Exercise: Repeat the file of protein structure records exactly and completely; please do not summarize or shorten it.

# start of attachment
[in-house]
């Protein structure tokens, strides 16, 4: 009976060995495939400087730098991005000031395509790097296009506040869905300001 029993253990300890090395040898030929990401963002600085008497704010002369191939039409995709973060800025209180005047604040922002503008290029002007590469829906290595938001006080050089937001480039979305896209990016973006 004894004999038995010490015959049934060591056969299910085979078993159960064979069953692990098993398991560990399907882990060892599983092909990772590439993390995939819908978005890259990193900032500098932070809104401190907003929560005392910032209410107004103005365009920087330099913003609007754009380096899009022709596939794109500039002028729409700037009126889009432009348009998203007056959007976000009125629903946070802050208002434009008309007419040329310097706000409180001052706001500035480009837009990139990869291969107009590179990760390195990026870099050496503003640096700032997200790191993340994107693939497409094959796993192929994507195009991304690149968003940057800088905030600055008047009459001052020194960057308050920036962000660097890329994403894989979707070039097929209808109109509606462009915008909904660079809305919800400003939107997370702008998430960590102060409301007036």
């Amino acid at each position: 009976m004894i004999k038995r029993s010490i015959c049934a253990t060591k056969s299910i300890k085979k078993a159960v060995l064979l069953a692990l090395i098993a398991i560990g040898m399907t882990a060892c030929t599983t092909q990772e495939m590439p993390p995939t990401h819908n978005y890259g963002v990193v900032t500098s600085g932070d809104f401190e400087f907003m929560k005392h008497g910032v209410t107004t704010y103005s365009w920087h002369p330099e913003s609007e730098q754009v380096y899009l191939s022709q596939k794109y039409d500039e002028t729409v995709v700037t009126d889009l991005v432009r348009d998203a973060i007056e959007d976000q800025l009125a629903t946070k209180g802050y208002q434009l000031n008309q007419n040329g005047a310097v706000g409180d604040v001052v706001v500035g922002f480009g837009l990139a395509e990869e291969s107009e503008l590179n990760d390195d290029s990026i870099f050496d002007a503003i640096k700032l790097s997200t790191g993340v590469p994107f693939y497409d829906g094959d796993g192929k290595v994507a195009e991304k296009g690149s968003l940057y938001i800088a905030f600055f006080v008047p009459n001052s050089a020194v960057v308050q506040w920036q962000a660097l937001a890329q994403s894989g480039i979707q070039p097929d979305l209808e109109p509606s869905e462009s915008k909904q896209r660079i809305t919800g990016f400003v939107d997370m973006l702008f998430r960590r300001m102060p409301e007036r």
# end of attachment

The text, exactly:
[in-house]
């Protein structure tokens, strides 16, 4: 009976060995495939400087730098991005000031395509790097296009506040869905300001 029993253990300890090395040898030929990401963002600085008497704010002369191939039409995709973060800025209180005047604040922002503008290029002007590469829906290595938001006080050089937001480039979305896209990016973006 004894004999038995010490015959049934060591056969299910085979078993159960064979069953692990098993398991560990399907882990060892599983092909990772590439993390995939819908978005890259990193900032500098932070809104401190907003929560005392910032209410107004103005365009920087330099913003609007754009380096899009022709596939794109500039002028729409700037009126889009432009348009998203007056959007976000009125629903946070802050208002434009008309007419040329310097706000409180001052706001500035480009837009990139990869291969107009590179990760390195990026870099050496503003640096700032997200790191993340994107693939497409094959796993192929994507195009991304690149968003940057800088905030600055008047009459001052020194960057308050920036962000660097890329994403894989979707070039097929209808109109509606462009915008909904660079809305919800400003939107997370702008998430960590102060409301007036």
């Amino acid at each position: 009976m004894i004999k038995r029993s010490i015959c049934a253990t060591k056969s299910i300890k085979k078993a159960v060995l064979l069953a692990l090395i098993a398991i560990g040898m399907t882990a060892c030929t599983t092909q990772e495939m590439p993390p995939t990401h819908n978005y890259g963002v990193v900032t500098s600085g932070d809104f401190e400087f907003m929560k005392h008497g910032v209410t107004t704010y103005s365009w920087h002369p330099e913003s609007e730098q754009v380096y899009l191939s022709q596939k794109y039409d500039e002028t729409v995709v700037t009126d889009l991005v432009r348009d998203a973060i007056e959007d976000q800025l009125a629903t946070k209180g802050y208002q434009l000031n008309q007419n040329g005047a310097v706000g409180d604040v001052v706001v500035g922002f480009g837009l990139a395509e990869e291969s107009e503008l590179n990760d390195d290029s990026i870099f050496d002007a503003i640096k700032l790097s997200t790191g993340v590469p994107f693939y497409d829906g094959d796993g192929k290595v994507a195009e991304k296009g690149s968003l940057y938001i800088a905030f600055f006080v008047p009459n001052s050089a020194v960057v308050q506040w920036q962000a660097l937001a890329q994403s894989g480039i979707q070039p097929d979305l209808e109109p509606s869905e462009s915008k909904q896209r660079i809305t919800g990016f400003v939107d997370m973006l702008f998430r960590r300001m102060p409301e007036r």